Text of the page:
• Raising Hope:
    • Both Burt and Virginia Chance did make bad decisions when raising Jimmy. These include using his name for credit card loans and damaging his credit score and using Christmas as a time to sell stuff to make extra money and not celebrating it with him. However, they are still treated as Good Parents who love Jimmy and did the best they could given they were teen parents. They even made up ruining Jimmy's Christmases by treating other non-major holidays as special so he wouldn't be left out. Jimmy for his part tries harder to raise Hope like getting a stable job so he could get some Health Care and making sure she has a better childhood than his.
    • Despite the mistakes Burt and Virginia did while raising Jimmy, they are still better parents than their own. Burt's played favorite with his older brother and never thought Burt would ever amount to anything. While Virginia's parents left her while she was still young to be raised by her grandparents. Her father was also a narcissist who tried to change her life to better fit his own needs. Though, he is shown to still love her compare to the mother.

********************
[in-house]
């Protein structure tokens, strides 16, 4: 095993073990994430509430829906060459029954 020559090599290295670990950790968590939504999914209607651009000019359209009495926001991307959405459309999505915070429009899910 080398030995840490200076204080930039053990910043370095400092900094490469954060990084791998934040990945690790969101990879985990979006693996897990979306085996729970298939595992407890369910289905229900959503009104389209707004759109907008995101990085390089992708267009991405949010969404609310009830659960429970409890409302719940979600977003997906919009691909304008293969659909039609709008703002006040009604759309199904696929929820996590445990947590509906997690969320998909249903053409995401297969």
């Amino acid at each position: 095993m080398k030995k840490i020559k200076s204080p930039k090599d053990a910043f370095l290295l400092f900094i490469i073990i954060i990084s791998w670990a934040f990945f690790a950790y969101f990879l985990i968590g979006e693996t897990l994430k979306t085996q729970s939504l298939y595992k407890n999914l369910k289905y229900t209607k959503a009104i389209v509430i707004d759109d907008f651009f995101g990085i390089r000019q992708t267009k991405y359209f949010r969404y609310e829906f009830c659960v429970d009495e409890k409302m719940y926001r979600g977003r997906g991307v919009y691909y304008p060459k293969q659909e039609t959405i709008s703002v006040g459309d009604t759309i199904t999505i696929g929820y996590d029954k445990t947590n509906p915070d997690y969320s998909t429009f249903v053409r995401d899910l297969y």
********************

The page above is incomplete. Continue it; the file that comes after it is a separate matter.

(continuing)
• Sabrina was a Lonely Rich Kid whose parents were barely there. Worst was her mother who would bad-mouth Sabrina, hurting her emotionally. Sabrina became a wonderful mother to Hope. One episode had Sabrina trying to give Hope a great family vacation despite everything going wrong. And when Sabrina has a nightmare in which Hope grew up in the same lonely family life like her, she was terrified and tried to fix it.
  • Roseanne: Multiple: